Commerson’s and Peale’s dolphins were present mainly in shallow waters and their local abundance showed a negative relationship with depth (although this only was significant in the model for Peale’s dolphin), which is in accordance with studies by Goodall et al. [1, 6] and White et al. [49]. Nevertheless, these studies also reported sightings of Commerson’s [1] and Peale’s dolphins [6, 49] in areas which can only be reached by moving through deep waters (more than 200m), such as Namuncurá (Burdwood) Bank (~54° S to 54.5°S, 56°W to 62°W), Drake Passage and South Shetland Islands. For Commerson’s dolphin, most of these sightings should be considered as representing vagrants or at least outside of their normal distributional range since no new sightings of the species have been recorded further south of South America, despite numerous cruises around Antarctica ([1], NAD personal obs.).

Peale’s dolphins were found over the Namuncurá (Burdwood) Bank during November 2014 and February 2015 surveys. At present, with available data it is not possible to determine whether Peale’s dolphins remain in the Namuncurá (Burdwood) Bank area throughout the year or if animals move to other adjacent zones such as Malvinas (Falkland) Island and/or Tierra del Fuego. This question could be addressed with a greater number of systematic surveys of these areas in different seasons.

While the values of sea surface temperature in the study area ranged from ~ 4 to 19°C, dolphins were present at intermediate values. These ranges were similar to those reported in previous studies [1, 3, 6]. Since this study covers a wide latitudinal gradient, variation in SST values was often higher among transects within a survey than between months. SST was an important predictor of abundance for Peale’s dolphins and since they inhabit cold-temperate shelf waters, this relationship deserves special attention and predictive studies under different scenarios of environmental change involving increases in SST should be considered.

Abundance estimation obtained in this study could be biased given that dolphins (especially Commerson’s dolphins) showed a strong approaching behavior (hence no correction for incomplete detection was made), thus, our results should be considered with caution. In future studies, estimates positively biased as results of responsive movements towards the vessels could be corrected using the dual-platform approach suggested by Palka and Hammond [55].

Best and Halpin [56] suggest that spatial models could be less reliable than conventional distance sampling methods when there are many zeros in the data collected. This could be the case for the model fitted to the Commerson’s dolphin data, as uncertainty increased uniformly with increasing distance to coast, where no observations were recorded. The model for Peale’s dolphin revealed that uncertainty increased in unsampled deeper zones in the south-east portion of study area. Plotting the uncertainty in these areas is tricky as the coefficient of variation is the ratio of the standard deviation and abundance estimate. As the estimated abundance approaches zero, the CV can become very large (as we effectively divide by zero), so uncertainty in these areas (which can be located by looking at the abundance maps) should be interpreted with caution.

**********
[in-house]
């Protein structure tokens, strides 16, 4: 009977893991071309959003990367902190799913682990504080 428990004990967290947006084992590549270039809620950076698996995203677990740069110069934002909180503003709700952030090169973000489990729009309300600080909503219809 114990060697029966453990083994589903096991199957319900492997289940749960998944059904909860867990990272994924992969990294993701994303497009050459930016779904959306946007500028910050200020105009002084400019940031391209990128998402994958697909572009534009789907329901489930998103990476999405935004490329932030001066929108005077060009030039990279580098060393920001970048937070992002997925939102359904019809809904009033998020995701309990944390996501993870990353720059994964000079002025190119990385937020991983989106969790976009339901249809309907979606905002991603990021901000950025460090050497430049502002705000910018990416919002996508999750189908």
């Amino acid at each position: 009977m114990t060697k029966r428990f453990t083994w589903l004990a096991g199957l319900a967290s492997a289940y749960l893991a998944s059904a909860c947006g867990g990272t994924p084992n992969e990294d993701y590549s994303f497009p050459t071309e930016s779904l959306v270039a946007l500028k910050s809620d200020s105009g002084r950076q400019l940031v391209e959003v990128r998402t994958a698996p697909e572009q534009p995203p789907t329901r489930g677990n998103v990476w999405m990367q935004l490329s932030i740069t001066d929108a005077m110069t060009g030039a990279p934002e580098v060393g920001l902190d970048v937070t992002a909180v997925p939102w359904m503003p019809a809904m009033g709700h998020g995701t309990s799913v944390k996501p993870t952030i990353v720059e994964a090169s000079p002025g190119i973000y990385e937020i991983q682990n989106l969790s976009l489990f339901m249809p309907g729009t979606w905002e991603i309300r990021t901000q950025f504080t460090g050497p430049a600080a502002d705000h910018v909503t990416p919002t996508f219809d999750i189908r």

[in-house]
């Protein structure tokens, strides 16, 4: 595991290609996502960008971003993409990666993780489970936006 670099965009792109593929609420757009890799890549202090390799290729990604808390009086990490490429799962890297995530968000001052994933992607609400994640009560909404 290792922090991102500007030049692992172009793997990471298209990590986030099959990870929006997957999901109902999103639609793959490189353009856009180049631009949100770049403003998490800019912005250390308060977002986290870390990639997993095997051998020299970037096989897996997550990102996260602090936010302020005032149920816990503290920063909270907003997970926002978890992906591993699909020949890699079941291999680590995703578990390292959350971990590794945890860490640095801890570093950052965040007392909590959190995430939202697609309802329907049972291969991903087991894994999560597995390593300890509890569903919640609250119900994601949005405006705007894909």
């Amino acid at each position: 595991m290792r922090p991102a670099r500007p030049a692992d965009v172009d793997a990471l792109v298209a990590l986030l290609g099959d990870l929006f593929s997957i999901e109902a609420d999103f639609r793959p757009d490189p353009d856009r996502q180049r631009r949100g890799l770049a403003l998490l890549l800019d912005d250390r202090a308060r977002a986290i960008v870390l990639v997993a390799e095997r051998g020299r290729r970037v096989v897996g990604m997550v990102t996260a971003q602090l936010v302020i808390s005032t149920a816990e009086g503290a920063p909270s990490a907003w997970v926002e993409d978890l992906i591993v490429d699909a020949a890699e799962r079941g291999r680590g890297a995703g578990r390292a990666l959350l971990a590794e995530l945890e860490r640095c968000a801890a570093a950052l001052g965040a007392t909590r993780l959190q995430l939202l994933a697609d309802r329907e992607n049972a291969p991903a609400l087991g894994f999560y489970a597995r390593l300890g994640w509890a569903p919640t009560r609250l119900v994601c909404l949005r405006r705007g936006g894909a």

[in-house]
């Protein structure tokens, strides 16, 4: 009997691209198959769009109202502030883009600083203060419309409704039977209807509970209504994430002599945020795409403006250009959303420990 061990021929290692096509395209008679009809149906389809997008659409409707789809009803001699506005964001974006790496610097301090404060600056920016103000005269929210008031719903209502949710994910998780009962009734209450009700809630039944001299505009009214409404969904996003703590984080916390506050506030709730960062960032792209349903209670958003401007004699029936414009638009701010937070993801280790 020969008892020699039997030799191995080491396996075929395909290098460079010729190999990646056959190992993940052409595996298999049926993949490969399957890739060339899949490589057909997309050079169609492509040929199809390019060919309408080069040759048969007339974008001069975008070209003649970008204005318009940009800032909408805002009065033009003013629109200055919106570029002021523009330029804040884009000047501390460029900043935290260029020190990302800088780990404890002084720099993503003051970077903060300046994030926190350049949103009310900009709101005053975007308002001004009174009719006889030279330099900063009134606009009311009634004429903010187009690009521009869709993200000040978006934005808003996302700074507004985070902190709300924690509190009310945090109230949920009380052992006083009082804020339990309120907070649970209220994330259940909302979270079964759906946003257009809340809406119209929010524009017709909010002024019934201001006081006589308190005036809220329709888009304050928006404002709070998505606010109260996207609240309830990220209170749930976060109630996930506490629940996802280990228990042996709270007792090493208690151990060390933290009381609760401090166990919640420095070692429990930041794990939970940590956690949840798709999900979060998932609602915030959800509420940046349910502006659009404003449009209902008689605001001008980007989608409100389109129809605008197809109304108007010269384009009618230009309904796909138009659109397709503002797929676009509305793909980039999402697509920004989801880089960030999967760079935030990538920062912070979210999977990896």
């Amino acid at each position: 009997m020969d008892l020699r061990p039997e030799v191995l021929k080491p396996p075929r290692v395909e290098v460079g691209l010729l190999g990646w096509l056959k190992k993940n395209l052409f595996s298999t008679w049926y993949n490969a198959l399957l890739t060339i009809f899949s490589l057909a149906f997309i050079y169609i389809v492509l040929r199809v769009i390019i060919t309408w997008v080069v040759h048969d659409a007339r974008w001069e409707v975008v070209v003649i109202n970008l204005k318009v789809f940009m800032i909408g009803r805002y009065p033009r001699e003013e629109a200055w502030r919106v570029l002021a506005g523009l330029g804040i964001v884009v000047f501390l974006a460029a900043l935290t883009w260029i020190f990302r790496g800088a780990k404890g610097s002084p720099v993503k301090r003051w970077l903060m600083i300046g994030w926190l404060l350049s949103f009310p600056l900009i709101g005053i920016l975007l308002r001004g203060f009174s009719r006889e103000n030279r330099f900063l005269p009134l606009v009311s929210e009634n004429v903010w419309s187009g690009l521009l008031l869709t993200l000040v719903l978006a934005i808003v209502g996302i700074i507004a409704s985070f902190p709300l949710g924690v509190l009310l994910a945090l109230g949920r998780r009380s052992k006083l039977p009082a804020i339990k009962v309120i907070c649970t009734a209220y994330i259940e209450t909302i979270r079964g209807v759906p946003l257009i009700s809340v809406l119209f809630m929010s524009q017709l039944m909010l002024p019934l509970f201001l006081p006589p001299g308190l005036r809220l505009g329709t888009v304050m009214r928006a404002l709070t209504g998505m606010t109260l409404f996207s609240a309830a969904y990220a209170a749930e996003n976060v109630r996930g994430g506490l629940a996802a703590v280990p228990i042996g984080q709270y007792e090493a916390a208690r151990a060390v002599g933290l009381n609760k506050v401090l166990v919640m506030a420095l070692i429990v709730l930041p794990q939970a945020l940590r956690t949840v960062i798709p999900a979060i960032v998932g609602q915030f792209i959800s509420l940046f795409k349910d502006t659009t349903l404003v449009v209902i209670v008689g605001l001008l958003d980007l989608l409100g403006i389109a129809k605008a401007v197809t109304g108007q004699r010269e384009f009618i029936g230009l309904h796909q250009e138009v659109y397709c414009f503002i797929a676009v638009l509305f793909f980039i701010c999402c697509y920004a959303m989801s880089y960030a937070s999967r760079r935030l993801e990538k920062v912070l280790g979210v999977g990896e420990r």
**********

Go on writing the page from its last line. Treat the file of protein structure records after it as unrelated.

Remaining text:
Despite the relatively poor precision of estimates from the spatial models (and that the model for Peale’s dolphin only explained 25% of deviance), the zones of higher densities identified for both species of dolphins were in agreement with the previous information for southwest South Atlantic Ocean such as Puerto Deseado and south of Santa Cruz Province, Magellan Strait and San Sebastian Bay for Commerson’s [1, 23, 24], and open waters east of San Jorge Gulf and southern Tierra del Fuego for Peale’s dolphin [2, 6], suggesting that this approach provides robust predictions of distribution.

The spatial modelling approach presented here is suited to the type of sighting data that can be obtained in multi-purpose research cruises, when survey designs for collecting sightings data are generally subordinate to other research tasks. This approach allows us to explore relationships between environmental covariates and the observed data. It is usually expected that a model-based approach to abundance estimation leads to smaller uncertainty estimates than design-based estimates [37]. Even when this is not the case, the spatial nature of the abundance estimates and the benefits from presentation as maps are extremely useful.